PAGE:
The climate of Milan is Mediterranean, but like any large urban metropolis, buildings and human activity affect the local micro-climate. In the case of Milan this makes the weather rather more extreme. Summers can be hot and humid, with temperatures rising above 86°F (30°C) during August. The mountains behind the city protect Milan somewhat from the severity of winter, but the weather is very chilly with temperatures occasionally dropping below freezing. Winter also brings rain showers and heavy fog. Spring (March to May) and early summer (June) are the best time to visit Milan weather-wise, although autumn (September to November) is also pleasant. In late summer, particularly August, it gets uncomfortably hot and many locals depart for their summer break, leaving some restaurants and hotels closed. Winter is a bit cold for most tourists but Milan's attractions are world-class during any season. Milan has a busy event calendar and unless you are travelling particularly to attend a big festival it is best to avoid international events like Milan Fashion Week, because the city gets crowded and more expensive. Essentially Milan is a year-round tourist destination.
Milan is almost as famous for its cuisine as for its fashion scene, and foodies will be in paradise in this city. Milan's restaurants serve everything from traditional local fare to exotic international cuisine. However, the city is known to be less keen on pasta than the rest of Italy and although there are still sumptuous pasta dishes available there are also more rice-based dishes than the uninitiated might expect. Classic Italian dishes include the usual pastas and pizzas, as well as s (cured meats), risottos and excellent seafood.
Many traditional Milanese restaurants and trattorias (casual Italian eateries) can be found in the Brera, Navigli and city-centre areas. For good pizza when eating out in Milan, try one of the restaurants on Via Palermo. Porta Venezia, Via Victor Hugo and Via Manzoni have more international options, serving Mediterranean, Asian and fusion cuisine.
While there will always be a number of Milan restaurants open to diners, it is best to call ahead for reservations if you are visiting one of the more popular restaurants. Some establishments add a service charge to the bill and if not, a 10 percent gratuity is an acceptable tip. Dining out in Milan can be expensive, but it is extremely rewarding to the palette.
With small tables dotted along the banks of a canal, this trattoria serves simple, hearty and unfussy fare. Guests can sample some Triestino cuisine by starting off with a mixed platter of cured meats called from the region famous for the most delicate prosciutto in Italy and the minestrone soup is to-die-for. Other favourites are Triestino (vinegar-kissed fried sardines) and for the carnivores, the (beef in a herb sauce). Closed Sundays for dinner. Reservations recommended.
One of Milan's most popular pizzerias is bustling from early dinnertime until the night owls pop by for a late-night snack. The restaurant exudes a wonderfully rustic ambience with exposed copper pipes tracing across the ceilings of rooms overflowing with laughter and long, raucous tables. The wood oven pizzas are excellent while the menu of pastas and meat dishes is equally appetising. Open daily for lunch and dinner. Reservations recommended.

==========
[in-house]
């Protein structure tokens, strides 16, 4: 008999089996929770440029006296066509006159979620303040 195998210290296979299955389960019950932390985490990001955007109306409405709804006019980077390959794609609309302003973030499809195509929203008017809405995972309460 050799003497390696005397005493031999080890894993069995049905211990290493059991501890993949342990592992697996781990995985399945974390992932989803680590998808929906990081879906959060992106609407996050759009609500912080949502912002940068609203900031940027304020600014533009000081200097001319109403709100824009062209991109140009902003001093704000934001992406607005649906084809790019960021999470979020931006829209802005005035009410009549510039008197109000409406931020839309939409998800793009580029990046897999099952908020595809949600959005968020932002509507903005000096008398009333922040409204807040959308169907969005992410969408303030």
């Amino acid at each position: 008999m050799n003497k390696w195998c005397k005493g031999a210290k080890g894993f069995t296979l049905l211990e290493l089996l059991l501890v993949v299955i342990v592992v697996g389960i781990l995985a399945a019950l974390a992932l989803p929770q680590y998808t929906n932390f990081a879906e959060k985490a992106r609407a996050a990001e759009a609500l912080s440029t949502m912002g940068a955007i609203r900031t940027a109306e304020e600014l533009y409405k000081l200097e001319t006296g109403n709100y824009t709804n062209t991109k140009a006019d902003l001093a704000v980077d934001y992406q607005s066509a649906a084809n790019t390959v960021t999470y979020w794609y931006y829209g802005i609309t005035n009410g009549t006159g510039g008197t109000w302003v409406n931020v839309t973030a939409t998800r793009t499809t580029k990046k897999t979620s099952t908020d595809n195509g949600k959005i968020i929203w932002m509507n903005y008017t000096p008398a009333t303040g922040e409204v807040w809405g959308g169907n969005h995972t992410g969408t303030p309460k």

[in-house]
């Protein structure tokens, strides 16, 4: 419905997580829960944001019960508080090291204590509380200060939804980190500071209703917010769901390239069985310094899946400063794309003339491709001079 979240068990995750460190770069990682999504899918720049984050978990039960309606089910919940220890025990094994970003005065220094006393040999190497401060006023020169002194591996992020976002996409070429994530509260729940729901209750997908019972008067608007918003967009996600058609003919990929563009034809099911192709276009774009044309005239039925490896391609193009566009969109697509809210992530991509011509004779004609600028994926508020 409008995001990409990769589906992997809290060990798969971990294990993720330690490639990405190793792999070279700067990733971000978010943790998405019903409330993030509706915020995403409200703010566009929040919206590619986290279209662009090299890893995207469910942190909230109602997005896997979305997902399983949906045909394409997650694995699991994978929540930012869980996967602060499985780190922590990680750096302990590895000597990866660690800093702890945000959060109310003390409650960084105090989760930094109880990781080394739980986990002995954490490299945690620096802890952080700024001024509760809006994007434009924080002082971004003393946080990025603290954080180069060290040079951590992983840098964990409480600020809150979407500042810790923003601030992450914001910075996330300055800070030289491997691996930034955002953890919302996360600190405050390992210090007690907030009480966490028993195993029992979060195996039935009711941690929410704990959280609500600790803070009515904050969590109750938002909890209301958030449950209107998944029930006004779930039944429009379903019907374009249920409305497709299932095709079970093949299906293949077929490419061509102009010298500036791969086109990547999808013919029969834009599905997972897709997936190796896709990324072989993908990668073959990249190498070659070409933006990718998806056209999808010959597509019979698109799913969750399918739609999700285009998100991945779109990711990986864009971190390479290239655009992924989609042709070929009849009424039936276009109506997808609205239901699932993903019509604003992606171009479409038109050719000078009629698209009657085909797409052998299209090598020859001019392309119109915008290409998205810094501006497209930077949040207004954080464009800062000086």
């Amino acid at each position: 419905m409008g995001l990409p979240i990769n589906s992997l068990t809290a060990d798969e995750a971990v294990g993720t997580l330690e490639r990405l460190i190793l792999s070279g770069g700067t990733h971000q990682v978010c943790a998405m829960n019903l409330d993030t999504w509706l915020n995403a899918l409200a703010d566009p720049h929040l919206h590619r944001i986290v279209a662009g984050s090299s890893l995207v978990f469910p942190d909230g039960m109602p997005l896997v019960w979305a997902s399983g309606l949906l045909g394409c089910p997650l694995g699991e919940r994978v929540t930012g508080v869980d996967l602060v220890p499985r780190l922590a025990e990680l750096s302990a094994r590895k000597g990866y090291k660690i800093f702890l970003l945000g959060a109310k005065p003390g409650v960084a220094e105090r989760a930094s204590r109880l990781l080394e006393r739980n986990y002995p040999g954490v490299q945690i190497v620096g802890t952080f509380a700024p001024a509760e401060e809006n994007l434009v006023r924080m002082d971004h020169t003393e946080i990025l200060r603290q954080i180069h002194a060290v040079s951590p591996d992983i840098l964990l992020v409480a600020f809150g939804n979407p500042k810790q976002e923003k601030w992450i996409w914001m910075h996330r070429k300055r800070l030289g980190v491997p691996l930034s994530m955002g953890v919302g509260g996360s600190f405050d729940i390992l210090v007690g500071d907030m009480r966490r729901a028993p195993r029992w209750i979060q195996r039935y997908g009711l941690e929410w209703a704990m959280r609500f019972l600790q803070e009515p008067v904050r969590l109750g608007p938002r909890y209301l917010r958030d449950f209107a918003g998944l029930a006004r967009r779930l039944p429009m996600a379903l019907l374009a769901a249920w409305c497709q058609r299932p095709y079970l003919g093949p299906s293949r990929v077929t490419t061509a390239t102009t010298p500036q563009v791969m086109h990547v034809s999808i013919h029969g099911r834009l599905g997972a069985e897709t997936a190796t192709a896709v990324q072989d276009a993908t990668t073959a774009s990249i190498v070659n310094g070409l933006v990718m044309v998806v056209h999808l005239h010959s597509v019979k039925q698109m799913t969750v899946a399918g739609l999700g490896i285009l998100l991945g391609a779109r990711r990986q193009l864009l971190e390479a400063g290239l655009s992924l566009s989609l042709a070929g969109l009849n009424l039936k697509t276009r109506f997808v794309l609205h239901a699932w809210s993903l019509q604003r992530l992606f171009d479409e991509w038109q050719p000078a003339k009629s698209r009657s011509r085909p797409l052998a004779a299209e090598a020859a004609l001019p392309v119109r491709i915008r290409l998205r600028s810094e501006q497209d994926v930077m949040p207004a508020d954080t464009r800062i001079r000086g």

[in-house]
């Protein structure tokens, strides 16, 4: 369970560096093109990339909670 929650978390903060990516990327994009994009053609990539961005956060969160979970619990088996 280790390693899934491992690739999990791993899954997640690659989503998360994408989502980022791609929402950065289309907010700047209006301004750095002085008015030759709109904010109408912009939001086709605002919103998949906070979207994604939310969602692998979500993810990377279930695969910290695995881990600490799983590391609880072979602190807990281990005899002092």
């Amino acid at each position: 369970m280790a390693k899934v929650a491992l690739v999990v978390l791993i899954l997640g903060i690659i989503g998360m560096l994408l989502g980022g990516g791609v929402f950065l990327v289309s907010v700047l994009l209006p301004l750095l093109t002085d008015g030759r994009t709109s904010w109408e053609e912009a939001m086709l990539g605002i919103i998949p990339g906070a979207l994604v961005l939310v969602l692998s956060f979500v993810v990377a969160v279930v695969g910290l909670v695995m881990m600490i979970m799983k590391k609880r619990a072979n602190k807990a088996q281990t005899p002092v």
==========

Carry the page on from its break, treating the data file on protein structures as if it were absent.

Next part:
Giorgio Armani and other trendy fashionistas frequent Da Giacomo restaurant, and its elegant dining area was put together by world-famous interior designer Renzo Mongiardino. The menu features a selection of traditional Tuscan cuisine such as grilled turbot, or linguini with scampi and zucchini flowers. Open for lunch and dinner daily, reservations essential.
Established in 1933 and located down a narrow lane in one of the oldest sections of the city, the Trattoria Milanese has a three-beamed ceiling sheltering its long, communal tables. Serving traditional local cuisine such as risotto alla Milanese, with saffron and beef marrow, and an excellent minestrone soup, this is a favourite with locals. Open Tuesday to Sunday for lunch and dinner, and Monday for dinner only, reservations essential.
Linked to the Peck Store, adorned with beautifully modern décor and with masterchef Carlo Cracco at the helm, this is a fantastic choice for a night of fine dining. Serving first class starters and mouth-watering mains, this restaurant was voted one of the world's top 50 by Open for lunch and dinner from Monday to Friday. Saturday the restaurant is open for dinner only. Closed on Sundays.
This eatery is the place to be seen! As part of a worldwide chain of exceptional restaurants, this is where food fanatics can sample such famous dishes as black cod in misu sauce, as well as sushi and sashimi, while sipping on sake with gold leaf. Closed for Sunday lunch. Reservations essential.
Famous for its Neapolitan pizzas topped with the freshest selection of seafood, such as clams, mackerel, mussels and sardines, Anema e Cozze is a firm favourite in this neighbourhood. It may not be Milan's most stylish restaurant, but it serves tasty affordable food and the fish infused pastas and other antipasti are also delicious. Bookings advisable.
Milan has a well-deserved reputation for being the haute couture fashion centre of Europe, and a stroll around the downtown 'fashion block' bounded by Via Monte Napoleone, Via Manzoni, Via della Spiga and Corso Venezia will have fashion fundis drooling over the collections of Italian and international designers concentrated here. The top designers' Autumn/Winter and Spring/Summer collections are showcased on the catwalk during Milan's famed Fashion Weeks, which are hosted twice a year usually in January or February and September. During Fashion Week the big names of fashion come to town, and celebrity spotting is a favourite occupation during the week, but the fashion shows themselves are unfortunately reserved for invitation only. There are many peripheral events in which visitors can be involved as the entire city celebrates fashion in high style. Just putting on a high fashion outfit and strutting around the area is fun, as the always fashionable population of Milan becomes even more stylish during this period - the streets are catwalks!